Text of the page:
Plagued by allegations of corruption, Sen. Bob Menendez (D-N.J.) is facing a surprisingly close race against a relatively unknown opponent in what was expected to be a solidly Democratic state. On Friday, the Cook Political Report moved this race from “leans Democrat” to the “toss up” category.
How close is this race?
The RealClearPolitics average still has Menendez up by 7.7 percent, but a Rutgers-Eagleton poll conducted Oct. 12-16 had him only up by 5 points.
Menendez's Republican opponent, Bob Hugin, was not well known before the race began. However, he has been investing more than twice as much money into this race as Menendez has — $27.2 million versus only 11.8 million for Menendez, according to FEC reports.
Hugin has been campaigning as a moderate Republican, and is pro-choice, for universal background checks on gun purchasers, in favor of marijuana decriminalization, and for “comprehensive immigration reform.” He's also against sanctuary cities and for lower taxes.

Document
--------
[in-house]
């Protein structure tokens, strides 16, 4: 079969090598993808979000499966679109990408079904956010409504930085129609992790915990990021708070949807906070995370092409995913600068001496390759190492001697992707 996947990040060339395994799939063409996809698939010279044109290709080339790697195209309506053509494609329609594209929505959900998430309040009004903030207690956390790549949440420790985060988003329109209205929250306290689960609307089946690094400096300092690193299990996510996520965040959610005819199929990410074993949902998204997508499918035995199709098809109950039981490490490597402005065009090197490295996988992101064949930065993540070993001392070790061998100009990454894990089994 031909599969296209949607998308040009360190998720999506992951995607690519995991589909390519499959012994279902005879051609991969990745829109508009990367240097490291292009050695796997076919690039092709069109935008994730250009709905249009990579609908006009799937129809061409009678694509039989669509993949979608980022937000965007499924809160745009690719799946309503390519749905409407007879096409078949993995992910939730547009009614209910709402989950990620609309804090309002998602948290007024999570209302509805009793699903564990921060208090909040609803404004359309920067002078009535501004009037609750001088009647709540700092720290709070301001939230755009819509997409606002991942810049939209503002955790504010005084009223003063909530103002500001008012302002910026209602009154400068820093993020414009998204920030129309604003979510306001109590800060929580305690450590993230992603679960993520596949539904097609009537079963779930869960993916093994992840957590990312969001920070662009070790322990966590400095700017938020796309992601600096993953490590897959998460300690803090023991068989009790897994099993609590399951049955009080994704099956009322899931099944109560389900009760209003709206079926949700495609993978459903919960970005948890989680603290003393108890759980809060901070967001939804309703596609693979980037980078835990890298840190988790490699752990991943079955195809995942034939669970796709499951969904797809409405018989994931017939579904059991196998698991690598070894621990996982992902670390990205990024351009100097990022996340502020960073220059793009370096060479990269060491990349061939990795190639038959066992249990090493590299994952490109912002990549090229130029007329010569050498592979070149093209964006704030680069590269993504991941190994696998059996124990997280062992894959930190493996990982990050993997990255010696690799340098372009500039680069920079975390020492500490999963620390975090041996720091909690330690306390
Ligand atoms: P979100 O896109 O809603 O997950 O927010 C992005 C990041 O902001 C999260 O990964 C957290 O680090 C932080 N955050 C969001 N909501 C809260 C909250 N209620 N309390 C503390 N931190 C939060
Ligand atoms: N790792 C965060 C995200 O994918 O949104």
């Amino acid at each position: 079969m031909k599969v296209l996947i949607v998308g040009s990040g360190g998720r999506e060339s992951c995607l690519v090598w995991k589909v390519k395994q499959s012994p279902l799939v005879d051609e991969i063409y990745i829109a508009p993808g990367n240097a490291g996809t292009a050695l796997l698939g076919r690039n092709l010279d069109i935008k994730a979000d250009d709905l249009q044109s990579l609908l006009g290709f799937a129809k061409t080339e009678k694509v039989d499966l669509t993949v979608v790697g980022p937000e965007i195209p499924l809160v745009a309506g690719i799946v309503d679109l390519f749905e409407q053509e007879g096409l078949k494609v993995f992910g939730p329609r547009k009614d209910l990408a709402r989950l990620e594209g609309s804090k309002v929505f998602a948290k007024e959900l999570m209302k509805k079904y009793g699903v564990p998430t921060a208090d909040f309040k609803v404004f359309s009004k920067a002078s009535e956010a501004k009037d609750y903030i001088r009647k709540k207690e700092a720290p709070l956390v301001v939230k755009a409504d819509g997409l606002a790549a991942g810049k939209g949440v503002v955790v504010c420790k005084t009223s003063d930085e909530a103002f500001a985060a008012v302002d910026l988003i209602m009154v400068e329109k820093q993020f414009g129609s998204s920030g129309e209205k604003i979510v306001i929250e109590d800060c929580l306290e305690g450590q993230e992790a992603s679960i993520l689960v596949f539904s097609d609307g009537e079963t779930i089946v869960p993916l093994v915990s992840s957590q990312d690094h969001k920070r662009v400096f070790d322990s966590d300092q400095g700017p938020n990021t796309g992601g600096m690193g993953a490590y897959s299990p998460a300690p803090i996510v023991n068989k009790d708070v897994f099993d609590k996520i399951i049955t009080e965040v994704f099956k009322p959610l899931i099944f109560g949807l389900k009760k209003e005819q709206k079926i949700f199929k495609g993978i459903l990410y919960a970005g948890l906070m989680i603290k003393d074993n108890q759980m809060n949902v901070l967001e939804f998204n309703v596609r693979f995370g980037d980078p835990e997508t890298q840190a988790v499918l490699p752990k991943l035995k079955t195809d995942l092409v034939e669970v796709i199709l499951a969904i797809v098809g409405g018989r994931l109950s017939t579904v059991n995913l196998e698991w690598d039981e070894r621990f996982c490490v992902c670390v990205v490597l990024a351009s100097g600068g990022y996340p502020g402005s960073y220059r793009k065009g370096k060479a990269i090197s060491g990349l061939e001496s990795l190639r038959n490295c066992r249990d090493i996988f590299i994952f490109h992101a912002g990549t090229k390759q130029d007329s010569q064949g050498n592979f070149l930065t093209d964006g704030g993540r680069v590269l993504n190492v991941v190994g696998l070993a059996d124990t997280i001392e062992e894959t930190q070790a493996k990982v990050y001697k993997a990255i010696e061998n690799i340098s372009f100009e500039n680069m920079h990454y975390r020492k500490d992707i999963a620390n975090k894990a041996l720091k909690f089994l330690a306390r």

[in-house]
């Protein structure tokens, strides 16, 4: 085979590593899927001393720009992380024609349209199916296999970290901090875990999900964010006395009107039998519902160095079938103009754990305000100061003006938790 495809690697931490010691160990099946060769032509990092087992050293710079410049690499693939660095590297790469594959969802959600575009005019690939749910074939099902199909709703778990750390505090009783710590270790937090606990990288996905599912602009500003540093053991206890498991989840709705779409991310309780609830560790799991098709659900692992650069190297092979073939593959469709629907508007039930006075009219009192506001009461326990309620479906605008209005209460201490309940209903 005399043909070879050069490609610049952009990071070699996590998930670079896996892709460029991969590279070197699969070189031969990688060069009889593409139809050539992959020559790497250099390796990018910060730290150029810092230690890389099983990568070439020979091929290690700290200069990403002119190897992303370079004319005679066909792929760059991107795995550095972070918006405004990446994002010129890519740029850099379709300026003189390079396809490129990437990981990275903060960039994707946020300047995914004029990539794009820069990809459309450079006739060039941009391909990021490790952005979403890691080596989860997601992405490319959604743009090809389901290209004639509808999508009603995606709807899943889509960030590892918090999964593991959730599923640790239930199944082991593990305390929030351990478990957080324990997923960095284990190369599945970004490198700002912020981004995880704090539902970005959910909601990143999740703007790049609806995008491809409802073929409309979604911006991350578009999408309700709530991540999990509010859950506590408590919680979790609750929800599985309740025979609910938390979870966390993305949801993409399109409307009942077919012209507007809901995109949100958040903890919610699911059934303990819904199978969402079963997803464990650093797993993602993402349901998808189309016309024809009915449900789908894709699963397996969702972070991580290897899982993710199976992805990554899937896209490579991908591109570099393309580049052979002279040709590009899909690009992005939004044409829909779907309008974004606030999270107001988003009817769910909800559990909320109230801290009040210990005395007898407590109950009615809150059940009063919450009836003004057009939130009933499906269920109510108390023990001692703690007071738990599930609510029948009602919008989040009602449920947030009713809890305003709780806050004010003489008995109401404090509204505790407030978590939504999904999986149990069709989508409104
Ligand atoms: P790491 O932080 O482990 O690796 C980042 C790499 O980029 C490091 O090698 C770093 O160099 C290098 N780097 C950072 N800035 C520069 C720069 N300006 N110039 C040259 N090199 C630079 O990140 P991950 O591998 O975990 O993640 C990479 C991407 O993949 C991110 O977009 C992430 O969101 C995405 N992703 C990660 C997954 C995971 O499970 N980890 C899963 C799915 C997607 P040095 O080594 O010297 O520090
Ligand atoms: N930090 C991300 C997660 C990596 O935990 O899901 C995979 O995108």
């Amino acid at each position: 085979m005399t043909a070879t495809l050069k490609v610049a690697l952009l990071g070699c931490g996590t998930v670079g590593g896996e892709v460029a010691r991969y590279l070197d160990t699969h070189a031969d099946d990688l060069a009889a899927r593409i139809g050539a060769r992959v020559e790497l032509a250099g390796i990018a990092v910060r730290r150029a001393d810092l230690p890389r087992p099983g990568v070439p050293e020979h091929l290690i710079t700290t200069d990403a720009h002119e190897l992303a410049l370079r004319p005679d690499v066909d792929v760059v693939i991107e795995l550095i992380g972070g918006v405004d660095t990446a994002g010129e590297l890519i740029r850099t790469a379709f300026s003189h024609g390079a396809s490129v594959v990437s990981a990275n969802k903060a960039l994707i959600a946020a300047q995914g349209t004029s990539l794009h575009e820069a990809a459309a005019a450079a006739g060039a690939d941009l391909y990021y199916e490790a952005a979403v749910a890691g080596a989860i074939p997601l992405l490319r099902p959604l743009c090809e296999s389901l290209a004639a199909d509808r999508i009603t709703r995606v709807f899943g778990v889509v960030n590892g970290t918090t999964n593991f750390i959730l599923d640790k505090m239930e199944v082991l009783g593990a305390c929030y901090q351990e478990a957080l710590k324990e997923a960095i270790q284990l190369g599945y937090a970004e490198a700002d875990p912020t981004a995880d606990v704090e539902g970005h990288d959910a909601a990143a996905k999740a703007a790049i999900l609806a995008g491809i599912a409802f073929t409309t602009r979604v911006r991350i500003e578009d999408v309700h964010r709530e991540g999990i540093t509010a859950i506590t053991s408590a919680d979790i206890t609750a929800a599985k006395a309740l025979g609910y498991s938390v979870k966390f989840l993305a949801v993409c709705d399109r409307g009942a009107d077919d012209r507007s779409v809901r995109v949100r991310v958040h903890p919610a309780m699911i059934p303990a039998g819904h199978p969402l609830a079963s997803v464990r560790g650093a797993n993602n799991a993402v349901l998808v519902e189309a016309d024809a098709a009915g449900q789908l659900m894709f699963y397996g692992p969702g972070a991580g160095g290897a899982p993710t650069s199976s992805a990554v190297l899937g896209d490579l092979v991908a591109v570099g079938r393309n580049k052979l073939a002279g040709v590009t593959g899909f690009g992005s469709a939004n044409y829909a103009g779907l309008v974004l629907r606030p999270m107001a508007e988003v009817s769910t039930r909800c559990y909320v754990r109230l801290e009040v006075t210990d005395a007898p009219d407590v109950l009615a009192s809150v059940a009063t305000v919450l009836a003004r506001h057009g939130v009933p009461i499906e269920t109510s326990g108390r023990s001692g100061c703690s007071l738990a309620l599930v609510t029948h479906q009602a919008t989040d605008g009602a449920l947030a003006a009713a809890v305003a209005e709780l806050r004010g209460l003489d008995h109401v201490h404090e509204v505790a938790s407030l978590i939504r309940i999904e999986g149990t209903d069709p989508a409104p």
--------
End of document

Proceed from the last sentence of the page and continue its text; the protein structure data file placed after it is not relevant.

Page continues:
President Donald Trump lost New Jersey by 14 points. New Jersey has not elected a Republican senator since Sen. Clifford P. Case in 1972.
What caused this?
Jennifer Duffy, the senior editor at the Cook Political Report, argued that Menendez was a bigger threat to himself than Hugin was. She said voters might want to send Menendez a message in the Nov. 6 midterm elections.
In 2017, Menendez was charged with accepting $60,000 from a friend named Salomon Melgen in return for political favors. These gifts allegedly started in 2006, the year Menendez was first elected, and included helping Melgen's mistresses obtain visas.
The case went to trial, where it eventually ended in a mistrial. While Menendez was never convicted of these charges, the mistrial meant that he was never declared innocent either.
This same thing almost happened in the primary
In June, Lisa McCormick, a little known newspaper publisher, managed to pull roughly 38 percent of the vote from Menendez during his primary.
Hugin won his own primary with 75 percent of the vote.